Please continue with Part 2.


Saturday, January 5, 2013

Wedding Wednesday - The Elopement (Bain/Munro Line)

Just off the Scottish coast of the North Sea in early 1792, a ship came ashore at Staxigoe during a great storm. The Scots, being sea-faring folk, came to the rescue and welcomed the survivors into their homes in Staxigoe and nearby Wick. The captain of the wrecked vessel was put up at the home of Robert Sinclair, whose fifteen-year-old daughter Isabella caught his eye. Isabella, who later would be described by her granddaughter as a “proud-spirited” and “fine looking woman,” was a bright lass who had been planning to take advanced education at Edinburgh, which, at that time, was one of the leading universities of Europe. But her father, a merchant and burgess of Wick, fell ill, and Isabella could not afford to enroll. So, there she was in Wick at her father’s home when the storm-tossed captain took a seat at the fireplace to warm himself. Apparently the captain remained at the Sinclair residence for awhile, long enough to become smitten with Isabella’s spirit and beauty, and one night he asked the merchant and burgess of Wick for his daughter’s hand in marriage.
Canisbay Parish Church
Perhaps the proposal sounded like a good match to Robert Sinclair, but to Isabella it was the worst possible development as she already had a sweetheart named John Sutherland, a lad in nearby John o’Groats, another Caithness coastal town to the north of Wick. Somehow (perhaps via a messenger dispatched by the distraught Isabella) word reached young John. Not one to let time and circumstances snatch his beloved from his hands, John—acknowledging the need for propriety—gathered up his sister and hurried to Wick to put a stop to the plans, probably following a sixteen-mile coastal path where now runs the A99 highway. With the help of one of the family’s servants, Isabella, John, and John’s sister hatched a plot to escape Wick and make their way to Canisbay “quam primum,” the sources say—as soon as possible—across the flat, treeless plains of Caithness where the temperature hovers at 32˚ in the winter months. Canisbay is somewhat to the southwest of John o’Groats, so the couple would probably have ventured north in a slightly more easterly direction than John would have taken from John o’Groats. The couple were wed on February 20, 1792, in Canisbay, Caithness, where John eventually became the keeper of an inn, no doubt providing a hearth for other travelers on the night roads of the Caithness plains.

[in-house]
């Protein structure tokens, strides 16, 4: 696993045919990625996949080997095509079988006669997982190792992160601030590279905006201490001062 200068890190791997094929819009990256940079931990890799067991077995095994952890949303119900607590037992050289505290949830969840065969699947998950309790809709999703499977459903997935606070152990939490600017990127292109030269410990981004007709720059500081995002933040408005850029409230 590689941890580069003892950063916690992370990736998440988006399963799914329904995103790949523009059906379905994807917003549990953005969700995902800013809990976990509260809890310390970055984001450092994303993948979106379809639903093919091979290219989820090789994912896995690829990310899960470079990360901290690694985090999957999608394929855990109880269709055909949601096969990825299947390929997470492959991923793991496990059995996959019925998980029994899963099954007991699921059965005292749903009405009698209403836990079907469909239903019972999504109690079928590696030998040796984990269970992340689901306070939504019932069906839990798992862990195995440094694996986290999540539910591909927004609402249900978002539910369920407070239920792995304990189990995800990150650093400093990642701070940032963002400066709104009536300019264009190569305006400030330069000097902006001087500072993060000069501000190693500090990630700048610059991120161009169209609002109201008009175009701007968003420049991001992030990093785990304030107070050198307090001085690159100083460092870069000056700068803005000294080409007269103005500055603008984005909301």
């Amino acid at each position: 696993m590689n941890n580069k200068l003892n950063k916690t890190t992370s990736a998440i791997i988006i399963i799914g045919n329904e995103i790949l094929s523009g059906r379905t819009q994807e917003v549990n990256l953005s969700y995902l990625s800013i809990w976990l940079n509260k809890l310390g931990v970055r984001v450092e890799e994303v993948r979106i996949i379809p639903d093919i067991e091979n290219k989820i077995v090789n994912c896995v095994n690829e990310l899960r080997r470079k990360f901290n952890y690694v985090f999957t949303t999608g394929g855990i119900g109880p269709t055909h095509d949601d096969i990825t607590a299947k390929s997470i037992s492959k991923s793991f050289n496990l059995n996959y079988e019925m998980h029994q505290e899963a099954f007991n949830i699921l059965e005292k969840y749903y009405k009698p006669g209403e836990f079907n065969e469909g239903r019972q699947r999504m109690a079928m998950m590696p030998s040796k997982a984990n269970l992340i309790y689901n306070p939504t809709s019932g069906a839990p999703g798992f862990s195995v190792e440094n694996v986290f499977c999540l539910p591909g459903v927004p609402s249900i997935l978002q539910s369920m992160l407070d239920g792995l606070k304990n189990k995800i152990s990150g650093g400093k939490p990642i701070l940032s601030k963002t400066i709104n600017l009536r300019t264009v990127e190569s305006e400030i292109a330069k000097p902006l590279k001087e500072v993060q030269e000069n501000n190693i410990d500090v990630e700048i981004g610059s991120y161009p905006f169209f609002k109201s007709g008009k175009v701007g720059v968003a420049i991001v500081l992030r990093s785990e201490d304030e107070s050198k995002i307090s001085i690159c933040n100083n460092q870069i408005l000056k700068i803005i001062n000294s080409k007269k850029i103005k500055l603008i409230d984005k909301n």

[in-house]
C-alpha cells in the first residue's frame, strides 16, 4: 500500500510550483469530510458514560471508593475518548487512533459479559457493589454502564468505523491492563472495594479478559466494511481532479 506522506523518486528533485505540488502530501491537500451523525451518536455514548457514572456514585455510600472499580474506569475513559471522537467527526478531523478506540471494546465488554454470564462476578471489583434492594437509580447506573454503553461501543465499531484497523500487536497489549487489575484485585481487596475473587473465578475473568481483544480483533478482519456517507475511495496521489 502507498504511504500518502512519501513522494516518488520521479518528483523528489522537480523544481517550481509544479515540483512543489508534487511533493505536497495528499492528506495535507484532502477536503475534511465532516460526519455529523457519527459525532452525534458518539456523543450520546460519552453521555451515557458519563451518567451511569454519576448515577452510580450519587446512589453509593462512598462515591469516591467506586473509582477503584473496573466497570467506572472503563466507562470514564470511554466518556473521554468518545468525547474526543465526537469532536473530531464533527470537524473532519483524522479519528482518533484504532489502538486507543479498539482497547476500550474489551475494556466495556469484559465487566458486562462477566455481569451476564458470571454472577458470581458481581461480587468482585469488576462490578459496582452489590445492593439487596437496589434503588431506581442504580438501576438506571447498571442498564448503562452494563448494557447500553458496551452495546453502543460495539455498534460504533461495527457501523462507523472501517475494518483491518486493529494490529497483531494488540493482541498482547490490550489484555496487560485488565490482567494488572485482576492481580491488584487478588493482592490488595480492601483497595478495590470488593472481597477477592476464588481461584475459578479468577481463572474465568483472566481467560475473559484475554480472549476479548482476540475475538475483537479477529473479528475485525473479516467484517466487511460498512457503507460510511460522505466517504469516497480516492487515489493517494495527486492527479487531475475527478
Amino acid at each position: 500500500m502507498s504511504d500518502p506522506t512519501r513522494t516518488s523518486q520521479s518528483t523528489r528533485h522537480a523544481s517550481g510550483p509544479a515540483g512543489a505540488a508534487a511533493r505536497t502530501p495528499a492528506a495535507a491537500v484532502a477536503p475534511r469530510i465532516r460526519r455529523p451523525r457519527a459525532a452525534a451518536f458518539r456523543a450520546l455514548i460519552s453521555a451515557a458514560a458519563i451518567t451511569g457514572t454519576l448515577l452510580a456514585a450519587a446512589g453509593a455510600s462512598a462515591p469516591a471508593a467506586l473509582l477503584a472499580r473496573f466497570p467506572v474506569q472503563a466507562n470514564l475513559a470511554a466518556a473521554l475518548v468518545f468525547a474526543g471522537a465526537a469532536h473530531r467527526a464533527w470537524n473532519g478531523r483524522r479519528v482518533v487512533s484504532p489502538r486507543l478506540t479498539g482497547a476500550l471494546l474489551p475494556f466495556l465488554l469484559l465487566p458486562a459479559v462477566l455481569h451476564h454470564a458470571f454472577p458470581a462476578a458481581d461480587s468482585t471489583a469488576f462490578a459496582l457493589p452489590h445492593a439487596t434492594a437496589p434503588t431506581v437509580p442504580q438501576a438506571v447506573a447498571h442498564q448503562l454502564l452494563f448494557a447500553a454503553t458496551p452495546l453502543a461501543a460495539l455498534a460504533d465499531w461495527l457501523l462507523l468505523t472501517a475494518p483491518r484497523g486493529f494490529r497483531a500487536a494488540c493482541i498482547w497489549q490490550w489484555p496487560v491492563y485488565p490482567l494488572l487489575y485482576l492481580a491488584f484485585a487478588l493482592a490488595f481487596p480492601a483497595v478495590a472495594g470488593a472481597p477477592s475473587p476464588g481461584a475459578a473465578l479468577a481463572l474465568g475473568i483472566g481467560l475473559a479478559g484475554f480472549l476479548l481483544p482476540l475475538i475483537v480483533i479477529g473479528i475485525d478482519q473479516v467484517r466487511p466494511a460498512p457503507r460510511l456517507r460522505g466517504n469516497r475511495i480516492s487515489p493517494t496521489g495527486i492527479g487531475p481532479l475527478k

Image Credit:
Photo by DeFacto. Wikimedia Commons. Creative Commons 4.0.